• Can we group these positions into various categories to better understand how long the process will take?
  • How many are skilled vs. unskilled vs. semi-skilled vs. white-collar?
  • What are the locations?
  • How fast do these need to be filled?
  • How picky are your hiring managers?
  • What’s our comp strategy? Trailing, leading, etc.?

Let’s just throw out some numbers assuming the average pay is around $15/hr. Probably low for many of the openings they are filling, but I’m also assuming the vast majority are warehouse, drivers, service level type roles. Scattered all over the country, but most white-collar positions will be in highly competitive markets.

Let’s say you need at least 20 applicants on average per position. That would mean at a minimum they will need around 600,000. But, there is a massive turnover of those lower-level positions, plus Amazon is known to have a demanding work culture that tends to push folks out even quicker, so you would probably need at least double that to around 1.2 million applications to fill 30,000 openings.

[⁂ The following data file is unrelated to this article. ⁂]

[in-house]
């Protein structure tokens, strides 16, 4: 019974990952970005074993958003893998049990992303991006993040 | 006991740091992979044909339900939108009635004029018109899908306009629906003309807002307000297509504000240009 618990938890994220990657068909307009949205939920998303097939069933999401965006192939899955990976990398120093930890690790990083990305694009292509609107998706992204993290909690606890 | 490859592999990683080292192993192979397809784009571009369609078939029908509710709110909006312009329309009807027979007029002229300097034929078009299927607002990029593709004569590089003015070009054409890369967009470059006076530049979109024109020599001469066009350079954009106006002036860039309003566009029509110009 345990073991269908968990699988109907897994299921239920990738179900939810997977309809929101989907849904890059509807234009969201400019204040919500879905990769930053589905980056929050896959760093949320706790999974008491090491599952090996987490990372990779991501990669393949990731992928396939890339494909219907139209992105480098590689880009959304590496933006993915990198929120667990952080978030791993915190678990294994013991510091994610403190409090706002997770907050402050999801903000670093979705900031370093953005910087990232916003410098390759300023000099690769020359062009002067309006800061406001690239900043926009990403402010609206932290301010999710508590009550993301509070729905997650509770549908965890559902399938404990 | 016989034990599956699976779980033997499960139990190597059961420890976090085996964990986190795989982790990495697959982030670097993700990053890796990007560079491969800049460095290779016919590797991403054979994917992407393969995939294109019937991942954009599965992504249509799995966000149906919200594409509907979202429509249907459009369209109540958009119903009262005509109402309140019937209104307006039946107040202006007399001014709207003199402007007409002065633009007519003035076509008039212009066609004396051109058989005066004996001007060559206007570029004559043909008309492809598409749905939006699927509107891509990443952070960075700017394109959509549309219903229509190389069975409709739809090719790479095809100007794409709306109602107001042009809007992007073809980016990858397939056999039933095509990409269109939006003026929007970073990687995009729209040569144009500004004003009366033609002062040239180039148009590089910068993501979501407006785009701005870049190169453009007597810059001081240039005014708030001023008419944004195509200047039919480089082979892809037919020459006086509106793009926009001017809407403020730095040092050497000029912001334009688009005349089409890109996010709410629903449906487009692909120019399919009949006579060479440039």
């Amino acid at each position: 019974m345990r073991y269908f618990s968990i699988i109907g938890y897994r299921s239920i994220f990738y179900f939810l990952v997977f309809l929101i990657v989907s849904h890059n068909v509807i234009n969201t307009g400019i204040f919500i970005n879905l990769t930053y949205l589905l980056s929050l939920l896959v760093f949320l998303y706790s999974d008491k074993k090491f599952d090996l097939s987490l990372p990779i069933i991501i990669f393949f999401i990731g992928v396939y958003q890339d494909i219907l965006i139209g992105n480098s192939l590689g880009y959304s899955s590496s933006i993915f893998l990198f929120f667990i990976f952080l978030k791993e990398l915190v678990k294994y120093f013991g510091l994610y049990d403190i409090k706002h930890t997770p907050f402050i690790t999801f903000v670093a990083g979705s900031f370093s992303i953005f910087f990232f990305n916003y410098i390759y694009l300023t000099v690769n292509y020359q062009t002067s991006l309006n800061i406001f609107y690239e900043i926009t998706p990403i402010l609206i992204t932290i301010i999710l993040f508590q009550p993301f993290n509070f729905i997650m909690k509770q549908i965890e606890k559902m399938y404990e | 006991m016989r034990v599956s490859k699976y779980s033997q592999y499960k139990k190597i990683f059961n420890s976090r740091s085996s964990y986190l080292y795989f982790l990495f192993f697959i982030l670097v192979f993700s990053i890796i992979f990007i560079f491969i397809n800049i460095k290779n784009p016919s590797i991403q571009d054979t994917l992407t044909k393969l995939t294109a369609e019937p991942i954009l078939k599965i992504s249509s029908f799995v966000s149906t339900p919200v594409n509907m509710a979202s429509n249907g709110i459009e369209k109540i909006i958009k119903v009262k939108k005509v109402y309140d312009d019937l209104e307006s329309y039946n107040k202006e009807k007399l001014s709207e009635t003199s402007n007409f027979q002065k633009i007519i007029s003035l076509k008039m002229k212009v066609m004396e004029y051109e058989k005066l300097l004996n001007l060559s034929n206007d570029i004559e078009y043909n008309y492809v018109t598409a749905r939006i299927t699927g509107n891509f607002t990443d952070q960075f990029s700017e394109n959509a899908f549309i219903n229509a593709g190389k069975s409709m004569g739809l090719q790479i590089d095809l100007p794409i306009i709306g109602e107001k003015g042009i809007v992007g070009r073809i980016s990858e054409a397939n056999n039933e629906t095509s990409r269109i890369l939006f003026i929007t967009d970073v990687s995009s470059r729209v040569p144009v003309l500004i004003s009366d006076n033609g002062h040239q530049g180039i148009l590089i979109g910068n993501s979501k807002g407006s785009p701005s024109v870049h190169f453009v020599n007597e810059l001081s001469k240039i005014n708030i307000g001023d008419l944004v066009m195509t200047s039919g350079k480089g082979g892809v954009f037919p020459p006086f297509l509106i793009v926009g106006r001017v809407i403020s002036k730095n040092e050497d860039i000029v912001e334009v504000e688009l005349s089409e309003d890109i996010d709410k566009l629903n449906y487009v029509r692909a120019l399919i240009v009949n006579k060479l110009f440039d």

That means, in the real world, Amazon’s TA team is probably right now having a panic attack! A panic attack of being around 1 million applications short to fill 30,000 positions, and that’s not even considering current turn and churn of their giant employee base already, plus who knows what Bezos and the team have cooked up for future growth.

The numbers are staggering, but at scale this the job. It’s just a funnel whether you’re filling 30,000 or 30. You better know how many applications you need on the topside to ensure you get the hires at the end!